Milling the Perfect Flour | Stories | PerkinElmer
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Milling the Perfect Flour

February 17, 2016

Milling the Perfect Flour

More Than Just a Kernel

Go ahead -- enjoy that croissant. Maybe you would like a nice hard roll for lunch or a basket of just-baked bread with dinner.  The point is we all love our baked goods, from breads to cookies to cake, but we rarely give much thought to their major ingredient: flour. 

Take it from a multibillion-dollar-industry and one of the oldest endeavors in human history.  There is a lot more to flour than meets the eye. Because the powdery substance created from pulverized dry grain can be impacted by climate, moisture, gluten, enzyme activity, and protein content, its quality and performance are largely dictated by flour’s end use. These traits are so important that flour mills go to great lengths to measure them to make certain the flour they sell meets all of their customer’s expectations.

Flour’s Key Components

While any grain can be milled into flour, wheat is the most common. Wheat comes in many varieties – each with differing characteristics. Climate conditions can significantly alter wheat’s characteristics from one year to another. That is why millers often contract with farmers and large elevator operators to deliver wheat with specific properties. While receiving “off-spec” wheat does not necessarily lead to milling issues, not knowing about it up front can lead to poor performing flour and lost profits.

What are the most important specifications for good wheat? Protein certainly ranks high on the list and so does moisture content. Taken together, their measurement is critical to milling companies wanting to know if they are getting what they pay for in protein content and product weight, since mills buy wheat in bulk. Even small inaccuracies in moisture and protein content can cost them dearly.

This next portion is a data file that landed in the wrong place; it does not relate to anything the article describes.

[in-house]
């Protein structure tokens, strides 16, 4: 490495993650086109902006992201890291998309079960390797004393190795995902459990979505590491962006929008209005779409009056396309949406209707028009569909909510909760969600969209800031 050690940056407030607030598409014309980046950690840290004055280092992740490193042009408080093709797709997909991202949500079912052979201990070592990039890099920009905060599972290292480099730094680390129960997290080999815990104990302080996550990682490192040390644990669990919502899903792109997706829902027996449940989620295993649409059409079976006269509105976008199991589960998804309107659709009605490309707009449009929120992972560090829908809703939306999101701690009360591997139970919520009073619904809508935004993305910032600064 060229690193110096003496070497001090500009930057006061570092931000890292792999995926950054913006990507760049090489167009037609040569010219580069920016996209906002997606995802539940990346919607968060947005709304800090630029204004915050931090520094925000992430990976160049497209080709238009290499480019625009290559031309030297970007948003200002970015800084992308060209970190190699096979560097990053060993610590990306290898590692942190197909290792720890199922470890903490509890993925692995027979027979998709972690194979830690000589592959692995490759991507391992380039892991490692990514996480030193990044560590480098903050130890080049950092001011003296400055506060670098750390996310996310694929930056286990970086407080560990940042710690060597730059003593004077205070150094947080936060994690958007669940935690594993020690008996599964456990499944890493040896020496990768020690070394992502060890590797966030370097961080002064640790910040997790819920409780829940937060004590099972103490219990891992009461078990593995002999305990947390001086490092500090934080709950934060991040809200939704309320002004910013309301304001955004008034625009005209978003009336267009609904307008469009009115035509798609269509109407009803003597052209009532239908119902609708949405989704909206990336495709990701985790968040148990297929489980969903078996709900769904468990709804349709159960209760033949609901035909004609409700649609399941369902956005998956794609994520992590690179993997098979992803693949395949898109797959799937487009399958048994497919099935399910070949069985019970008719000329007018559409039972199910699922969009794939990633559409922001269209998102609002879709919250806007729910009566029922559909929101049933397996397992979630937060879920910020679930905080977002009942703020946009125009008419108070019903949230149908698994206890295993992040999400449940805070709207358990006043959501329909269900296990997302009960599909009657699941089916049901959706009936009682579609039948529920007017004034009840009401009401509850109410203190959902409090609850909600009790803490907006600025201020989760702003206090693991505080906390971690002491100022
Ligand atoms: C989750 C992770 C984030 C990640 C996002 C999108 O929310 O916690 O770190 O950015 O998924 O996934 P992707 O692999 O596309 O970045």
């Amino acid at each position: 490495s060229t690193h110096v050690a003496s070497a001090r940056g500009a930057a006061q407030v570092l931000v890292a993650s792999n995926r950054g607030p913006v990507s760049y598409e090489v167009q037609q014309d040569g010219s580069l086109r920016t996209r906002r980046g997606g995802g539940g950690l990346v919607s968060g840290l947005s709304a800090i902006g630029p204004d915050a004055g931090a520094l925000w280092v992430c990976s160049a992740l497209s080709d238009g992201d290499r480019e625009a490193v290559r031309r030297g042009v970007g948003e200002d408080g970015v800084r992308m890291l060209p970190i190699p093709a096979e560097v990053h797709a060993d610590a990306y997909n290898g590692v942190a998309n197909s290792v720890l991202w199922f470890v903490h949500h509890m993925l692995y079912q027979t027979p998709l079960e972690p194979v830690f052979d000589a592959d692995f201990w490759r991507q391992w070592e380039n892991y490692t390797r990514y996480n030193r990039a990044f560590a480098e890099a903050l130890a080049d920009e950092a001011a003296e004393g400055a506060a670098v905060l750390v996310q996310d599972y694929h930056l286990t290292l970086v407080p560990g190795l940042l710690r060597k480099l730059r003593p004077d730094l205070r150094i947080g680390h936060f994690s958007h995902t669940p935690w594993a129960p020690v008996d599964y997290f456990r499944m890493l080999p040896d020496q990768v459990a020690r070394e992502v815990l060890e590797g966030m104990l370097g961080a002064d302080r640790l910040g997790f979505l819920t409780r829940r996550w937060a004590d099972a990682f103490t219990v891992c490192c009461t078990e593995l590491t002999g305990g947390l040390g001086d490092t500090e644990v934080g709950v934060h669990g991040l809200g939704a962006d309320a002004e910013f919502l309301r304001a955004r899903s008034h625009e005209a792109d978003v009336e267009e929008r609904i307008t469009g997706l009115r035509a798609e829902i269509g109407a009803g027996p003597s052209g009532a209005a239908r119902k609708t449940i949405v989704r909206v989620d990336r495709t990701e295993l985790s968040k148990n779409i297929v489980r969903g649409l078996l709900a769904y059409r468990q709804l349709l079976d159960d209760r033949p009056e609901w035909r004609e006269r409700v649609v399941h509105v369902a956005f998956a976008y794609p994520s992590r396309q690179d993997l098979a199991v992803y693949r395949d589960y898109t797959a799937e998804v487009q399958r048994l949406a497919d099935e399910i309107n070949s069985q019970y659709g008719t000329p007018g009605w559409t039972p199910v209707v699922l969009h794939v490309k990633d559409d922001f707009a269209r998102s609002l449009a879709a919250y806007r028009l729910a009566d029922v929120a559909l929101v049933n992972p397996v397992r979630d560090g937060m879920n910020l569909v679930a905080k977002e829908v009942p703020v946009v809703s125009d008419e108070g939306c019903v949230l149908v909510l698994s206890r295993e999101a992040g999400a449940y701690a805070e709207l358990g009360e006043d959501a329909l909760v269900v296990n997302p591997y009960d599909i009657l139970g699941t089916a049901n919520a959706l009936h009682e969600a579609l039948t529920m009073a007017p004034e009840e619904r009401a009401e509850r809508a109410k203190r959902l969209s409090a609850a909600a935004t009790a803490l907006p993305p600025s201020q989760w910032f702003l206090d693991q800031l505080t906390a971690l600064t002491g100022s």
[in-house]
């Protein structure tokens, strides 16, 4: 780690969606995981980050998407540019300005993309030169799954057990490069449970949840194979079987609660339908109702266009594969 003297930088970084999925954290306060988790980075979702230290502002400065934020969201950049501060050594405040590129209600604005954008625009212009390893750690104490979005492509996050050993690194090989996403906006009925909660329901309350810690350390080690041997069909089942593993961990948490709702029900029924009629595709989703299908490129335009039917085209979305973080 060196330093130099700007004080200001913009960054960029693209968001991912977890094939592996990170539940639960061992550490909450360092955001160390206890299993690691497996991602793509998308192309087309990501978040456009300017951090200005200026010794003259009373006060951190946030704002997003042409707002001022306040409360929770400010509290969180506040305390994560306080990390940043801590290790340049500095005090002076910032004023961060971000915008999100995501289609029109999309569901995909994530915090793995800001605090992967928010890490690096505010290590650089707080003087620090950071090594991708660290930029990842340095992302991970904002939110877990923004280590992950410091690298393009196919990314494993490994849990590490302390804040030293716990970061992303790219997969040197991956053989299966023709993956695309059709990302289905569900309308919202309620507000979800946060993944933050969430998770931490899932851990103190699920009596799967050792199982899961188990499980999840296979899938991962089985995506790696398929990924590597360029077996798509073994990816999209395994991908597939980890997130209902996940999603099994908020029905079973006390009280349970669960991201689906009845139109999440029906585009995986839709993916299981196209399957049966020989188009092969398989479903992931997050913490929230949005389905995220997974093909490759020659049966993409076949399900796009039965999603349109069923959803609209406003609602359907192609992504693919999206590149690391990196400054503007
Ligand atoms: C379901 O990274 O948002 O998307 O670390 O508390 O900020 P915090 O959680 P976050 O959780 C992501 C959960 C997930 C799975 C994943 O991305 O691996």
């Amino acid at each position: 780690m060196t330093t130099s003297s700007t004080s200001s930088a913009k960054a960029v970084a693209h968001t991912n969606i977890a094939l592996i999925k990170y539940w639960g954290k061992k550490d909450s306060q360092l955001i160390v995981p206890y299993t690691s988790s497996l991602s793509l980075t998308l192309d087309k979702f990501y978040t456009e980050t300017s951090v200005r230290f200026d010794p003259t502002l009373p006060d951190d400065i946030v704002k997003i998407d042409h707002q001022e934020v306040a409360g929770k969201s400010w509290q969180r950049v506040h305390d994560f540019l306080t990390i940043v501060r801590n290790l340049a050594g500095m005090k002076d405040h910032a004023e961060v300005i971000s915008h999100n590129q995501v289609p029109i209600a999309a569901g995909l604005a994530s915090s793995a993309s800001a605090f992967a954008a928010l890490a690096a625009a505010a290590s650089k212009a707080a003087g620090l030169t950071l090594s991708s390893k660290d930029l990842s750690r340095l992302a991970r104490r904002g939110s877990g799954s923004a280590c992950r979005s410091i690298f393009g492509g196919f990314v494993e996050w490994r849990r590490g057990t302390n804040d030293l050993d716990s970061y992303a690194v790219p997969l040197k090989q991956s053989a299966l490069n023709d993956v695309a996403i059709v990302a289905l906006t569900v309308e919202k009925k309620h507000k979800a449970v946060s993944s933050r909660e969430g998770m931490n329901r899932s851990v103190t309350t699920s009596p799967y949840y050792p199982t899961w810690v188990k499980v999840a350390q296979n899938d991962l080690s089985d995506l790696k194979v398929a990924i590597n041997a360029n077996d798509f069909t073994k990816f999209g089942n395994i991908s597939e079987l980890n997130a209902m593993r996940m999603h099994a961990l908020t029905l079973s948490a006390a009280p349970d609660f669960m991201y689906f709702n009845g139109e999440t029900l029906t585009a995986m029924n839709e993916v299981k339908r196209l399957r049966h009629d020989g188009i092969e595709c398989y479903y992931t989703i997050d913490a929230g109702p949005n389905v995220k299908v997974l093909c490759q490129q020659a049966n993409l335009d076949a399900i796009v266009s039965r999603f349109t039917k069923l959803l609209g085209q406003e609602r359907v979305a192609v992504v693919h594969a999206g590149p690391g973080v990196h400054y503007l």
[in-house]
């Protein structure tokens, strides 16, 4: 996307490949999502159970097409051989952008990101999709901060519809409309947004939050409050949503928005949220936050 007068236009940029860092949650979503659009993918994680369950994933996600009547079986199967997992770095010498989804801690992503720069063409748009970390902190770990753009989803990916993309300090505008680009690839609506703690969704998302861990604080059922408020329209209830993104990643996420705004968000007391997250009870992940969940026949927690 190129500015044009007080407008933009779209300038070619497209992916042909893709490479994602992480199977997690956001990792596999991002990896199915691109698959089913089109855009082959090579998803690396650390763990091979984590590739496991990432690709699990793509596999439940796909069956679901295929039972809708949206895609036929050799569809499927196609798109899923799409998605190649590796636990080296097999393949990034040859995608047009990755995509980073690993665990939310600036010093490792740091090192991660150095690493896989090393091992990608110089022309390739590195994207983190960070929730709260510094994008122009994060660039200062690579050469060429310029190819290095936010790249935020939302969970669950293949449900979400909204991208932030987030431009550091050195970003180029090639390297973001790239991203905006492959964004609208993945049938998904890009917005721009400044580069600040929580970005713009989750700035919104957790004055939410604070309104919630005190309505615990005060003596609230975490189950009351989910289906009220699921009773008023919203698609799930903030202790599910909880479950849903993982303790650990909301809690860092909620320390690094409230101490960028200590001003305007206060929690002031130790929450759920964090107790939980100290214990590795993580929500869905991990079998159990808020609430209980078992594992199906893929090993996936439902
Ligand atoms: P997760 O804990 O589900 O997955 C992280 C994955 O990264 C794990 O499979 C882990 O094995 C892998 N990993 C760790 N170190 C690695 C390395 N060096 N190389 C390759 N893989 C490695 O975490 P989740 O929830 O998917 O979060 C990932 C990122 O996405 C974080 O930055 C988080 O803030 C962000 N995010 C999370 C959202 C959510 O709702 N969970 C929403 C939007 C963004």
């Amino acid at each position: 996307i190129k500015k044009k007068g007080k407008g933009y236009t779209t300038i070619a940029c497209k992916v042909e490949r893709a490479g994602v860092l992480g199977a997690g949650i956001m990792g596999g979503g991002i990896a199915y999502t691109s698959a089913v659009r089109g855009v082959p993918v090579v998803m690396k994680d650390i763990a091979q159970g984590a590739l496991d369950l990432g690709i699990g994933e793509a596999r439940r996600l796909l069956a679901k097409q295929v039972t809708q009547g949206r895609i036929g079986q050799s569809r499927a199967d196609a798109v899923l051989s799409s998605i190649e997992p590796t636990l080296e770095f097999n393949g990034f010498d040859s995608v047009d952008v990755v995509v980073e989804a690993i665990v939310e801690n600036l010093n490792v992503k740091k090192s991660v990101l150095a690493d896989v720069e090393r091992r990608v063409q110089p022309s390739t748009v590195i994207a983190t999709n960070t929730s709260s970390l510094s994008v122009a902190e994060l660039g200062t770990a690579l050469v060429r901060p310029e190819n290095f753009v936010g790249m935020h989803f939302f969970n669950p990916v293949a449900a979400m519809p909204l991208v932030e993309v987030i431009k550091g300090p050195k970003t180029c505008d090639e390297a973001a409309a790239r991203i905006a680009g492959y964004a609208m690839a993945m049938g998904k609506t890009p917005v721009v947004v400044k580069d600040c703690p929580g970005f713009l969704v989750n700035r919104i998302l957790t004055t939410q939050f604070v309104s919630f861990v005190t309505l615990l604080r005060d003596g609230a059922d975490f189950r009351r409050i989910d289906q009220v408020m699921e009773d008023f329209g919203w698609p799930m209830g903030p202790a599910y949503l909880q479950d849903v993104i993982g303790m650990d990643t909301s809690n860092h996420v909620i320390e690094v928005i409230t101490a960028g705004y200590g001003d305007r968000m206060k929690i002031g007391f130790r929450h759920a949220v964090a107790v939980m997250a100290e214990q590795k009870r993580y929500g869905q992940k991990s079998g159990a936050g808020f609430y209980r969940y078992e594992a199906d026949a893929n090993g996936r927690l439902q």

To ensure that  protein and moisture are measured accurately, mills typically rely on  near-infrared instruments (NIR), at wheat receival such as the state-of-the-art Inframatic 9500 NIR Grain Analyzer or the Inframatic 8800 NIR Portable Grain Analyzer from Perten Instruments (a PerkinElmer company) for field testing use. The DA 7250 at-line and lab NIR is used to measure flour characteristics such as moisture, protein, and ash and provides indications of water absorption and other functional parameters, Perten’s DA 7300 in-line NIR is installed directly into the milling process and provides continuous real-time monitoring, allowing millers to readily blend flour streams to meet specifications on the fly, saving time and money.

Equally important to millers is monitoring for the presence of an enzyme called alpha-amylase.  Alpha-amylase is formed when wheat begins to sprout (hence the term sprout damage) which can be triggered by pre-harvest rains. Alpha-amylase breaks starches into their component sugars when flour is mixed with water into dough. Too much enzyme can cause real issues at bakeries and other end users. Perten a pioneer in the industry, developed the Falling Number® method to detect sprout damage and measure alpha-amylase activity in wheat and flour. At flourmills, the Falling Number device is used as a screening tool to keep sprouted grain from entering the mill as well as ensure that all grain is up to specifications.

Finally, there is the issue of gluten content, something that has gained widespread recognition in recent years thanks to the global awareness of Celiac disease and gluten intolerance. Today, Perten’s Glutomatic System is the world standard for determining gluten quantity and quality in flour and wheat meal -- both key factors in baking breads, cookies, crackers, and pasta. 

With the help of Perten, a subsidiary of PerkinElmer, a global leader focused on improving the health and safety of people and the environment, we can all rest a little easier knowing that we really can have our cake and eat it, too.

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